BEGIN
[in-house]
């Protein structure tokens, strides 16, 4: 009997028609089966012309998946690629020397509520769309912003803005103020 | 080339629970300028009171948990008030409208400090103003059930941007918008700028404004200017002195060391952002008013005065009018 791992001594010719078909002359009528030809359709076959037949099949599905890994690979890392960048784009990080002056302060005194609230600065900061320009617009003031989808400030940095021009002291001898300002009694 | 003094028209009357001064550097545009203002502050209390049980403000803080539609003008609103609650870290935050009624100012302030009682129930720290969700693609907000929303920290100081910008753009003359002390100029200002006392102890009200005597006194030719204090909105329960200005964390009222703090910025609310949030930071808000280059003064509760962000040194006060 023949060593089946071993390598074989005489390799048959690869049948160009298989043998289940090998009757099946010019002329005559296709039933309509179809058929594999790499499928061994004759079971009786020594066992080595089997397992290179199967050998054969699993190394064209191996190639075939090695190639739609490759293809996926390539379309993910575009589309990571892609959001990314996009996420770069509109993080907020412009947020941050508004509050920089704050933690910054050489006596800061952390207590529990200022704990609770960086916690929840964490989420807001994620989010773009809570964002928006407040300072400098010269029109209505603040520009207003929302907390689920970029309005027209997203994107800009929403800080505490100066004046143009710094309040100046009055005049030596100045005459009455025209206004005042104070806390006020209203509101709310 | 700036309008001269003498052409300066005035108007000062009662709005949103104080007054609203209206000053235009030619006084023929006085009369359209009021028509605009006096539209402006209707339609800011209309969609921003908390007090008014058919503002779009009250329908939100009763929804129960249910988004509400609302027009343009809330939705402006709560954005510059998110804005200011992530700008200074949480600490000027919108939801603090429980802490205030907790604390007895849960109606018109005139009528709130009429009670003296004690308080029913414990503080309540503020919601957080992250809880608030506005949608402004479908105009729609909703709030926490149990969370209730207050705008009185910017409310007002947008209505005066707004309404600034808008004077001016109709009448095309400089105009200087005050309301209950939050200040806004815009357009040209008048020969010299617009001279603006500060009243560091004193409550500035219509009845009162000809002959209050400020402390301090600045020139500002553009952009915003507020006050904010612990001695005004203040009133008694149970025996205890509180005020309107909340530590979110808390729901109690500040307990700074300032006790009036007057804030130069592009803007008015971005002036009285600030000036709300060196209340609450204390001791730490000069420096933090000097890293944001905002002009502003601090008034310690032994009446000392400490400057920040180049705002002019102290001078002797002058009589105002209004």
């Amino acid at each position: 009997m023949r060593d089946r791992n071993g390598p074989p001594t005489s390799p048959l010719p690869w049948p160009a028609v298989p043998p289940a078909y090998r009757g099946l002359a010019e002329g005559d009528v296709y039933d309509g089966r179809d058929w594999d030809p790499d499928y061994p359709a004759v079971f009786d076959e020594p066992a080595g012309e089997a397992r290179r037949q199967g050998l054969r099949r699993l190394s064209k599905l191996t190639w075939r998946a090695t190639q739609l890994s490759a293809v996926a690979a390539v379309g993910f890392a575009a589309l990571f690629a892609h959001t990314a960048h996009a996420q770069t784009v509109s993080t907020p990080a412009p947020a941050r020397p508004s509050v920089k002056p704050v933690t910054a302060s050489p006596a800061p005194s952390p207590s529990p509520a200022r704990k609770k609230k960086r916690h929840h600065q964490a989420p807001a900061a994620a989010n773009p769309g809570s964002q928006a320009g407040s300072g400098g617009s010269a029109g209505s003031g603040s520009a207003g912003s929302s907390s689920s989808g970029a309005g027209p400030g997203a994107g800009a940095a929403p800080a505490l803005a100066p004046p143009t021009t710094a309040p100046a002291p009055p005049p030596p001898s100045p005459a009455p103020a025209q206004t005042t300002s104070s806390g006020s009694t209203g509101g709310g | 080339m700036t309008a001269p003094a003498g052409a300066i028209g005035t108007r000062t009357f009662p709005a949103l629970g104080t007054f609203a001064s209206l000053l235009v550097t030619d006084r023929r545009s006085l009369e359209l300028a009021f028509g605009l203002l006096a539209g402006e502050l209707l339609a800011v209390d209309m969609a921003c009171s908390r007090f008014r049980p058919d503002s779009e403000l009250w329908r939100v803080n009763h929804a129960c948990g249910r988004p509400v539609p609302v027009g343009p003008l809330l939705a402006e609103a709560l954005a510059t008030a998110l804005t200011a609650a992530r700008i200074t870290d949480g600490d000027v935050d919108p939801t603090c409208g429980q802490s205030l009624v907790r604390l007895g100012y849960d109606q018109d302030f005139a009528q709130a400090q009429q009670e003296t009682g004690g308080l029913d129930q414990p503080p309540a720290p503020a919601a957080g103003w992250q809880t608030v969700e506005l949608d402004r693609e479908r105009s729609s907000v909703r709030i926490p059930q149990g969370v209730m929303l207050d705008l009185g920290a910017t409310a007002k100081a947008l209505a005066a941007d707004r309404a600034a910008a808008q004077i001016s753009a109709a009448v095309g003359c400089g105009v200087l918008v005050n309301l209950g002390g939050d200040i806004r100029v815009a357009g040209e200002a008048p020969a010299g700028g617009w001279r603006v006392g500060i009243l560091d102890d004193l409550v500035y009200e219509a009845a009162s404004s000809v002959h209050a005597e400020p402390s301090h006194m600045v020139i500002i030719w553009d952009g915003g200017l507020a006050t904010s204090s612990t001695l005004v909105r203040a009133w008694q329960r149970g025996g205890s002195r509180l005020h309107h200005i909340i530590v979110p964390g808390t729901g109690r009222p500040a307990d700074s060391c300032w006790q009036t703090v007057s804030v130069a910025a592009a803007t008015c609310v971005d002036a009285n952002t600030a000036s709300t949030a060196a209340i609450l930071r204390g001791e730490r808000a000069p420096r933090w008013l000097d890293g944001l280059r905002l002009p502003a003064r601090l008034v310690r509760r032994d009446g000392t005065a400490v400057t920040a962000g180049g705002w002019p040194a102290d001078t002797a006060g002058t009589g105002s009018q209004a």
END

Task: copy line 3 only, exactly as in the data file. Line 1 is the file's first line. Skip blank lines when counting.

């Amino acid at each position: 009997m023949r060593d089946r791992n071993g390598p074989p001594t005489s390799p048959l010719p690869w049948p160009a028609v298989p043998p289940a078909y090998r009757g099946l002359a010019e002329g005559d009528v296709y039933d309509g089966r179809d058929w594999d030809p790499d499928y061994p359709a004759v079971f009786d076959e020594p066992a080595g012309e089997a397992r290179r037949q199967g050998l054969r099949r699993l190394s064209k599905l191996t190639w075939r998946a090695t190639q739609l890994s490759a293809v996926a690979a390539v379309g993910f890392a575009a589309l990571f690629a892609h959001t990314a960048h996009a996420q770069t784009v509109s993080t907020p990080a412009p947020a941050r020397p508004s509050v920089k002056p704050v933690t910054a302060s050489p006596a800061p005194s952390p207590s529990p509520a200022r704990k609770k609230k960086r916690h929840h600065q964490a989420p807001a900061a994620a989010n773009p769309g809570s964002q928006a320009g407040s300072g400098g617009s010269a029109g209505s003031g603040s520009a207003g912003s929302s907390s689920s989808g970029a309005g027209p400030g997203a994107g800009a940095a929403p800080a505490l803005a100066p004046p143009t021009t710094a309040p100046a002291p009055p005049p030596p001898s100045p005459a009455p103020a025209q206004t005042t300002s104070s806390g006020s009694t209203g509101g709310g | 080339m700036t309008a001269p003094a003498g052409a300066i028209g005035t108007r000062t009357f009662p709005a949103l629970g104080t007054f609203a001064s209206l000053l235009v550097t030619d006084r023929r545009s006085l009369e359209l300028a009021f028509g605009l203002l006096a539209g402006e502050l209707l339609a800011v209390d209309m969609a921003c009171s908390r007090f008014r049980p058919d503002s779009e403000l009250w329908r939100v803080n009763h929804a129960c948990g249910r988004p509400v539609p609302v027009g343009p003008l809330l939705a402006e609103a709560l954005a510059t008030a998110l804005t200011a609650a992530r700008i200074t870290d949480g600490d000027v935050d919108p939801t603090c409208g429980q802490s205030l009624v907790r604390l007895g100012y849960d109606q018109d302030f005139a009528q709130a400090q009429q009670e003296t009682g004690g308080l029913d129930q414990p503080p309540a720290p503020a919601a957080g103003w992250q809880t608030v969700e506005l949608d402004r693609e479908r105009s729609s907000v909703r709030i926490p059930q149990g969370v209730m929303l207050d705008l009185g920290a910017t409310a007002k100081a947008l209505a005066a941007d707004r309404a600034a910008a808008q004077i001016s753009a109709a009448v095309g003359c400089g105009v200087l918008v005050n309301l209950g002390g939050d200040i806004r100029v815009a357009g040209e200002a008048p020969a010299g700028g617009w001279r603006v006392g500060i009243l560091d102890d004193l409550v500035y009200e219509a009845a009162s404004s000809v002959h209050a005597e400020p402390s301090h006194m600045v020139i500002i030719w553009d952009g915003g200017l507020a006050t904010s204090s612990t001695l005004v909105r203040a009133w008694q329960r149970g025996g205890s002195r509180l005020h309107h200005i909340i530590v979110p964390g808390t729901g109690r009222p500040a307990d700074s060391c300032w006790q009036t703090v007057s804030v130069a910025a592009a803007t008015c609310v971005d002036a009285n952002t600030a000036s709300t949030a060196a209340i609450l930071r204390g001791e730490r808000a000069p420096r933090w008013l000097d890293g944001l280059r905002l002009p502003a003064r601090l008034v310690r509760r032994d009446g000392t005065a400490v400057t920040a962000g180049g705002w002019p040194a102290d001078t002797a006060g002058t009589g105002s009018q209004a």